Vestegnens Kulturuge 2017: digital art, mindfulness and poetry

Vestegnens Kulturuge (FB; programmeprevious years) is usually almost exclusively family oriented, but this year it turned up some ‘high’ culture in the shape of a subset of events around 1980s poet Michael Strunge amidst the broader theme of PÅ ELEKTRISK GRUND (sic; FB).

Sadly though much of the week was a wash-out, grey and chilly with prolonged rain and some slushy hail to finish. Two events were cancelled: Mosensdag in Vallensbæk, due to the bog/marsh, which acts as a flood basin leading water away from nearby houses, being completely under water, and Copenhagen Art Run in Ishøj Strandpark, deemed unsafe due to the conditions.

Where last year there were giants, this year there was Tryllebundet (Spellbound), six exhibits in containers showing the latest in digital art, coordinated by Vallensbæk’s DIAS Kunsthal. As well as the works themselves DIAS put together a number of accompanying activities and a Google Map of the area’s public art – now that is handy!

Forstadsmuseet had a Hvidovre-based game (with notebook and pencil), plus re-runs of some of its walks, while Rødovre opened up its bunker, a kommunale kommandocentral under Arne Jacobsen’s library, who knew, as part of its Cold War project.

Each of the six kommuner had its special day, largely unrelated to the overall theme, made up of events organised by local foreninger with the communal culture centre as venue. Hvidovre, perhaps making up for the lack of a shiny culture centre while we wait for the new bymidte, mounted two special days, pushing the boat out on the second Saturday of the ‘week’ in Hvidovre C with a range of events including a 12 hour mindfulness themed soveconcert (Sleep Concert), from GoSlow and sound artist Karsten Pflum. Gosh.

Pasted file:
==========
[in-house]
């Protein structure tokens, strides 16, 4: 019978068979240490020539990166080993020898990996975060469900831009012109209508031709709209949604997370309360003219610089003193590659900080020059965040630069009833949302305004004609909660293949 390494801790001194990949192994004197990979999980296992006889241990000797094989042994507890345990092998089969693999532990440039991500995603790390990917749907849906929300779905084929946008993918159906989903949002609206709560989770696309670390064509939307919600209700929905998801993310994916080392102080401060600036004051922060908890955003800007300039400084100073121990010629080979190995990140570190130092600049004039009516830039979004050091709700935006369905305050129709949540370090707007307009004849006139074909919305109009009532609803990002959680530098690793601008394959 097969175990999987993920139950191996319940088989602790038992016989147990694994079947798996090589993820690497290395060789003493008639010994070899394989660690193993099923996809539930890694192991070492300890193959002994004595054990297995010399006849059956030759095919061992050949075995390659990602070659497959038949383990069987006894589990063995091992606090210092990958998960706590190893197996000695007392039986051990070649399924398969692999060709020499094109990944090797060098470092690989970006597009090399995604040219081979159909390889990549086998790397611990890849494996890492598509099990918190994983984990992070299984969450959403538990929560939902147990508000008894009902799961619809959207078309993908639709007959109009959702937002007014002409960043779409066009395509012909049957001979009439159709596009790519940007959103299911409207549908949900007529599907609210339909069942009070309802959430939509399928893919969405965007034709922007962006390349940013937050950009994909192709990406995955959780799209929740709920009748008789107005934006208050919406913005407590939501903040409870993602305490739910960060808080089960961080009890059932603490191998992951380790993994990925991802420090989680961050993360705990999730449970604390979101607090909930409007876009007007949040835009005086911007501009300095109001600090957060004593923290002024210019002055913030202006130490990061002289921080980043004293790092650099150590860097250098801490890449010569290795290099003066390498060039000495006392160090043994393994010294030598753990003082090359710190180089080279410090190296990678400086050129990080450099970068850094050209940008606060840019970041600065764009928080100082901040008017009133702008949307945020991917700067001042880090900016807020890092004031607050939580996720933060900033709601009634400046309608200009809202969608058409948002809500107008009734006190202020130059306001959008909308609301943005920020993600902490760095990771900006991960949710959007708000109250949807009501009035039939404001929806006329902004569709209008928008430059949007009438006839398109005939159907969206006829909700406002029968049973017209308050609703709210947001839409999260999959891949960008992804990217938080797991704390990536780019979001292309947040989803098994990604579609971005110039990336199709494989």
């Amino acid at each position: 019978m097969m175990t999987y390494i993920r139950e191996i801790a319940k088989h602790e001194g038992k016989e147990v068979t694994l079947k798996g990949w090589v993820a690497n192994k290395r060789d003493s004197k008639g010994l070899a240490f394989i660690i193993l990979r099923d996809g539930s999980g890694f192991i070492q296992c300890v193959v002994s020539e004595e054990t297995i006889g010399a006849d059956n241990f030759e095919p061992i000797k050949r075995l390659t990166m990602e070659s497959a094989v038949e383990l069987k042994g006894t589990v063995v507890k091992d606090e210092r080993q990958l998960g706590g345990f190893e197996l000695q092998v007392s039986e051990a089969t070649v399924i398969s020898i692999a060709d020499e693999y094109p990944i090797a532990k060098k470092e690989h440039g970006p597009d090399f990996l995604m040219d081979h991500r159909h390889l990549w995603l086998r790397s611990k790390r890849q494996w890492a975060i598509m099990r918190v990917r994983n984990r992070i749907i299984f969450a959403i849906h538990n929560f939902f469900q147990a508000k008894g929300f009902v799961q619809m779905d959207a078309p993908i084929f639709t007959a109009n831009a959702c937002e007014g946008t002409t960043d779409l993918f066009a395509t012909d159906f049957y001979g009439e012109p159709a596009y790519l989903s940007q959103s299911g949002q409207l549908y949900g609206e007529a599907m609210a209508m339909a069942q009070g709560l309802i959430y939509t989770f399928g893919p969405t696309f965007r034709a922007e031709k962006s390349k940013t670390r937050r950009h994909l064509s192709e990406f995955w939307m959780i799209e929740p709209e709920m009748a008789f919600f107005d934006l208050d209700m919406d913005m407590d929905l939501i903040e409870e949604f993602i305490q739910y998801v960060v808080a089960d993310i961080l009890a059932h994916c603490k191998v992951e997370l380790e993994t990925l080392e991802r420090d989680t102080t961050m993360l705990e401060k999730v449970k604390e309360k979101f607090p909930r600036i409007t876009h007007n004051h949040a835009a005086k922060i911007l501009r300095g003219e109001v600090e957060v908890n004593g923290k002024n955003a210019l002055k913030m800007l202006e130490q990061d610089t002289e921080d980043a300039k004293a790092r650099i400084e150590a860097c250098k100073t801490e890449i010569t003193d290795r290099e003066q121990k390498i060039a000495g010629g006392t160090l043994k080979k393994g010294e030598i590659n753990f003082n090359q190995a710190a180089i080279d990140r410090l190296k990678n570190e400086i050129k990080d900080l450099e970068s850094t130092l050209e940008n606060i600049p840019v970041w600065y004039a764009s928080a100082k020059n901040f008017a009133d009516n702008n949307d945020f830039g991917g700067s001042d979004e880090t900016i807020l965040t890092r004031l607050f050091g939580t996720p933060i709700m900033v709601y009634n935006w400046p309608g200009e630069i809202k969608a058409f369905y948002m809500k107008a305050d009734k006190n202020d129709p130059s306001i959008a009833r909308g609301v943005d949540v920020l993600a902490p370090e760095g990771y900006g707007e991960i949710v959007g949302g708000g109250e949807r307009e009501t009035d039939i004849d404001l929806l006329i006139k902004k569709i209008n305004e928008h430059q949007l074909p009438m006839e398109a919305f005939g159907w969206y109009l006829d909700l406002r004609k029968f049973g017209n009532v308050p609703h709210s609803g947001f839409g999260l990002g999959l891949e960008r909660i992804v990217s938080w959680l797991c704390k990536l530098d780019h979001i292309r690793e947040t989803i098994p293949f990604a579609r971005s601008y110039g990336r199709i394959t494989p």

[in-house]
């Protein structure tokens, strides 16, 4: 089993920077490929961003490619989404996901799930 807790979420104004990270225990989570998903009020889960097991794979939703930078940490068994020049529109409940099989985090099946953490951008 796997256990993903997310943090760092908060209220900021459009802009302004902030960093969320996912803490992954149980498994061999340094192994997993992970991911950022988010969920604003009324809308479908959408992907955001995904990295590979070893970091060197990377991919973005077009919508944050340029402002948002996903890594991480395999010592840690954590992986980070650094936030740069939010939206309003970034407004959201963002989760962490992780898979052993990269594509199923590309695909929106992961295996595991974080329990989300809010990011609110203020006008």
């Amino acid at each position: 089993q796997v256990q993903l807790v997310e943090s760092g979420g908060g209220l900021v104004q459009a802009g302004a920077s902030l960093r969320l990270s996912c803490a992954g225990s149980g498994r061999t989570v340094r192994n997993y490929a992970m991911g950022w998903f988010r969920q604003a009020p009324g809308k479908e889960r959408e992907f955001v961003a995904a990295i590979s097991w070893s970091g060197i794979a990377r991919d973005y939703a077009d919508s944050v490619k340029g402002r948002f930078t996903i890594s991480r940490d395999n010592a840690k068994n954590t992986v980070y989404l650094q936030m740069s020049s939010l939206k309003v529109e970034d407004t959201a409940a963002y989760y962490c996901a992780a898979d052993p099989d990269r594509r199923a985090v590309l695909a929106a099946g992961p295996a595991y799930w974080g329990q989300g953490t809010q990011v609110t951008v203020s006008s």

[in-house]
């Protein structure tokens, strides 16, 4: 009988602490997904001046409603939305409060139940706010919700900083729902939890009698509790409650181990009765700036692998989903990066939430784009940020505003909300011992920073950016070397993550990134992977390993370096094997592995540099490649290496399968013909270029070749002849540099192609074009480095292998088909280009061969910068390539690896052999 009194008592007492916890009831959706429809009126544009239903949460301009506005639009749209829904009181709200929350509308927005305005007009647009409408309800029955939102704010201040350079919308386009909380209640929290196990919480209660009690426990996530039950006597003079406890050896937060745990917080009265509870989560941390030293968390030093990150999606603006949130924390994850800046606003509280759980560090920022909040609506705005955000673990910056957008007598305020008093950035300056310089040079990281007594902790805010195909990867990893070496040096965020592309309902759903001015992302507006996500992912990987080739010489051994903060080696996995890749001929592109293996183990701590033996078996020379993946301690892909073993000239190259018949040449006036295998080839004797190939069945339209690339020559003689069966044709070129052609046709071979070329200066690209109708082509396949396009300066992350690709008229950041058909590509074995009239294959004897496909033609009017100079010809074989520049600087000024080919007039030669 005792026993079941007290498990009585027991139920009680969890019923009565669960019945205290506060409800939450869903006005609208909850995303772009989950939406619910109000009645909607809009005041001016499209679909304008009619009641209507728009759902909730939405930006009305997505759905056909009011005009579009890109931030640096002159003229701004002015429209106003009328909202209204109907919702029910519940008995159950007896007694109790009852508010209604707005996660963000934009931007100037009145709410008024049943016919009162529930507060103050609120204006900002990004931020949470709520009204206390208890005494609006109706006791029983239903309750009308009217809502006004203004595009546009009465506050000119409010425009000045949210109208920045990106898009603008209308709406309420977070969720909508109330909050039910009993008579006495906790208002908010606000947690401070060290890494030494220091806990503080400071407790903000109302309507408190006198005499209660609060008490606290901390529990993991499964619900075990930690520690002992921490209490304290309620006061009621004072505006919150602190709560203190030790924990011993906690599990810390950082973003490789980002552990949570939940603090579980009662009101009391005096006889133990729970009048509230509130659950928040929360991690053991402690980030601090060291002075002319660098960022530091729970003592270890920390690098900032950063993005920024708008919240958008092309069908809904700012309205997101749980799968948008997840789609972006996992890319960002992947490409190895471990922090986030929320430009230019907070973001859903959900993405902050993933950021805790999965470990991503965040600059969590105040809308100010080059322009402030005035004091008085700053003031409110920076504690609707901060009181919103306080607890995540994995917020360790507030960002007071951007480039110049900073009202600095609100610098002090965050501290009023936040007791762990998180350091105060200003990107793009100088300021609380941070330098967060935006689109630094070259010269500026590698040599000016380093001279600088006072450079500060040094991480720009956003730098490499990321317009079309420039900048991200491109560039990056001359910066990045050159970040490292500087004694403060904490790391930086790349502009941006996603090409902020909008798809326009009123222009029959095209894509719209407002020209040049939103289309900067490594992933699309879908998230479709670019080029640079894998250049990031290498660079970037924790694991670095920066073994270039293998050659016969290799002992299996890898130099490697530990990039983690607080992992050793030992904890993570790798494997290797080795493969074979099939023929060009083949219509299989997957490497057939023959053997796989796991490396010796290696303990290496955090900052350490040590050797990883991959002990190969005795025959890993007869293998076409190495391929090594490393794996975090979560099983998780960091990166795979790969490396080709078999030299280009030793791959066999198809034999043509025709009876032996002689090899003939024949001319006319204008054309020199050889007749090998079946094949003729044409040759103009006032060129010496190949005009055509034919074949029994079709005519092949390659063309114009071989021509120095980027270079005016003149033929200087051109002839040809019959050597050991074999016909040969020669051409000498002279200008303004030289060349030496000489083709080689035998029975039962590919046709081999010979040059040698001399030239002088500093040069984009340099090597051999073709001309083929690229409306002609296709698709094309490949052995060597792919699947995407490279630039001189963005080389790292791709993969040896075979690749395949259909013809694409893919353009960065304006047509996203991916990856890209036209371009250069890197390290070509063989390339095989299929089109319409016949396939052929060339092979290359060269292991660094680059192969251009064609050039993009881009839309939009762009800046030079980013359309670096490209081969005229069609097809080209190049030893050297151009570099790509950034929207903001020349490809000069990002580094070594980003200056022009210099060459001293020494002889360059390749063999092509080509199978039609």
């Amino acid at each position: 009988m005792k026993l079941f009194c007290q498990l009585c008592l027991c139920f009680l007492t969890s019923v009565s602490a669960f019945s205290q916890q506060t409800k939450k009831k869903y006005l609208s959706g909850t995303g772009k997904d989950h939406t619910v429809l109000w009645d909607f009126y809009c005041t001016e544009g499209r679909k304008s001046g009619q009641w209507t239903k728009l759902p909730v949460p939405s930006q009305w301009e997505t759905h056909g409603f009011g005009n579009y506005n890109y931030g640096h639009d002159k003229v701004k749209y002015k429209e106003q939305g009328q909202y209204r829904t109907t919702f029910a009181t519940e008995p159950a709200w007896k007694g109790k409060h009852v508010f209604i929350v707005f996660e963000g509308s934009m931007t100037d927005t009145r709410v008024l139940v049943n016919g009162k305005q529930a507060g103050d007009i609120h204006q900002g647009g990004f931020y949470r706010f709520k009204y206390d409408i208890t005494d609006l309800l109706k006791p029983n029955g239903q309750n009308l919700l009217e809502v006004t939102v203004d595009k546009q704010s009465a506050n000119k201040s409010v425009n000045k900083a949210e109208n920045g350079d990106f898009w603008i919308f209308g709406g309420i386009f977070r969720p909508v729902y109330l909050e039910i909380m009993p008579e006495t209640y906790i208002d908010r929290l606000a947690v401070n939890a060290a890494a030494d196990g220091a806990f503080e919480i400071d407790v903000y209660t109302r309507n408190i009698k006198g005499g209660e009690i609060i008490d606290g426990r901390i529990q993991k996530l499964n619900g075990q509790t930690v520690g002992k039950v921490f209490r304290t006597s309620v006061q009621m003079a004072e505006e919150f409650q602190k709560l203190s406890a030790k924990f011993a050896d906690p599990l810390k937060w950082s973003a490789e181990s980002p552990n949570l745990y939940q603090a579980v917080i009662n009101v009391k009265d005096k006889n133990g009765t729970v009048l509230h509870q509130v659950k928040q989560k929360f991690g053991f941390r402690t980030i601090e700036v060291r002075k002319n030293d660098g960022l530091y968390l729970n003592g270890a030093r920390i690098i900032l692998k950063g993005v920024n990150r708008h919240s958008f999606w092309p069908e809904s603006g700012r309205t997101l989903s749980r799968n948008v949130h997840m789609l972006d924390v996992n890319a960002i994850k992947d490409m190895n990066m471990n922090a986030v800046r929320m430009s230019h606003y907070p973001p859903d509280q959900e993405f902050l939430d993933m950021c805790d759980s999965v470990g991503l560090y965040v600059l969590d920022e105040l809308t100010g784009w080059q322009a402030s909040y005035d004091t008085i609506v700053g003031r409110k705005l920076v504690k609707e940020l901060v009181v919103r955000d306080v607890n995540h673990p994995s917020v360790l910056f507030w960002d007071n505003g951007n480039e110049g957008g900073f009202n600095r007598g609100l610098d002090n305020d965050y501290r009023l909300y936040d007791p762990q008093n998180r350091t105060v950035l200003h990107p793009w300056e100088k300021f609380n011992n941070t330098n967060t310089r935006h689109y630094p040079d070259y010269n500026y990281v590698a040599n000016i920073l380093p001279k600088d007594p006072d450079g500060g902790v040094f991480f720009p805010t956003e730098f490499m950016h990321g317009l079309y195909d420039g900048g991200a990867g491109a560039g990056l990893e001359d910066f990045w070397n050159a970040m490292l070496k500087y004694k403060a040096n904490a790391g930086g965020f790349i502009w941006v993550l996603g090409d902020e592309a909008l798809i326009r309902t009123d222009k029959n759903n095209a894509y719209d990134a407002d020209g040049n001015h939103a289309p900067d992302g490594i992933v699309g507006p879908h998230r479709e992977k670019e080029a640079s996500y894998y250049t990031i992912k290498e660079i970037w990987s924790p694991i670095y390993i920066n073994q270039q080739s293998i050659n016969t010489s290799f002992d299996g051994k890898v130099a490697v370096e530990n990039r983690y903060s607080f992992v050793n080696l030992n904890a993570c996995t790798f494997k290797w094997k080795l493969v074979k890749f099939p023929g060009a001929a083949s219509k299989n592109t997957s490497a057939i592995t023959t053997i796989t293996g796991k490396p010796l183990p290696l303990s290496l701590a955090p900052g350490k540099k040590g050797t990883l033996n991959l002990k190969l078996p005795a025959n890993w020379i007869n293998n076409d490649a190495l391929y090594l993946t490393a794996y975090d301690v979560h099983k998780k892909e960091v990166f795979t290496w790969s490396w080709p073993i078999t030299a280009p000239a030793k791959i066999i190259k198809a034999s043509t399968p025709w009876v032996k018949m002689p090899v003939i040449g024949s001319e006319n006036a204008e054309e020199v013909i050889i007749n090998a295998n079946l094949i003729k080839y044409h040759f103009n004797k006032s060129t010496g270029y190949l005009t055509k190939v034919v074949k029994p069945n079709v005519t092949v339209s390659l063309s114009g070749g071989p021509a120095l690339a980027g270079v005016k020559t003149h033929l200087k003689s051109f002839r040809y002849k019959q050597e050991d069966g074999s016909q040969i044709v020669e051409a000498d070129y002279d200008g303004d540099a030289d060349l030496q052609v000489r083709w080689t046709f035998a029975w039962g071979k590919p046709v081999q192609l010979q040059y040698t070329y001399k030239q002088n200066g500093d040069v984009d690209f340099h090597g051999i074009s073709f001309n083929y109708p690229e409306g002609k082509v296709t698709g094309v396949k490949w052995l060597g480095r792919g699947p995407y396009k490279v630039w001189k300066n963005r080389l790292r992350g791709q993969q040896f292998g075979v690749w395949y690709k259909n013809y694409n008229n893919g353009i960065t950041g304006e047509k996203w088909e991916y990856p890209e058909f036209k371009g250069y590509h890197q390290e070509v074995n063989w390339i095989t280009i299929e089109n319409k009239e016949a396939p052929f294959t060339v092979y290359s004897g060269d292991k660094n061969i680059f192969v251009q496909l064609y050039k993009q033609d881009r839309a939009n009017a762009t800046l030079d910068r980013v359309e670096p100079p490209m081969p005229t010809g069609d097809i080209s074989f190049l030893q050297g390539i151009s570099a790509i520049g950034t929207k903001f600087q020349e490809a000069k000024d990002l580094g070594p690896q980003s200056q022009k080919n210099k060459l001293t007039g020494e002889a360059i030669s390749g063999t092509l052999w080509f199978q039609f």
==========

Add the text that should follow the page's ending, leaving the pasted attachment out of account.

The previous Saturday was centred around Hvidovre town hall at the opposite end of the kommune. This included readings in Risbjerggård from personal fave Søren Ulrik Thomsen, a contemporary of Michael Strunge, and Caspar Eric, very much inspired by him.

Other Strunge related events included several riffs on the title of his 1984 collection Væbnet med vinger:

  • Bevæbnet med vinger – exhibition in Ishøj Bibliotek; the library also hosted a Shared Reading evening
  • Væbnet med vinger: the musical and Væbnet med ord og vinger (film premiere), both in Hvidovre Medborgersal
  • Den blå engel: bevæbnet med vinger – installation for Copenhagen Art Run

Michael Strunge (1958-86) was born in a clinic in Rødovre (venue of Denmark’s first punk gig by Sods in 1977) and grew up in Hvidovre, specifically in Berners Vænge, on the modernist Bredalsparken estate. He went to Sønderkærskolen (reminiscences) before attending Vestre Borgerdyd Gymnasium on Sjælør Boulevard in Valby.

Between 1978 and 1985 he published 11 collections of poetry, most of it written in a flat he shared with his girlfriend in Hvidovre. He died in 1986 at the age of 27, like his heroes Hendrix, Joplin and Morrison, jumping out of a window at Webersgade 17 in Østerbro (plaque), and is buried in Assistens Kirkegård.

A figurehead for his generation and usually dubbed a ‘punk’ poet, but we’re not really talking John Cooper Clarke here: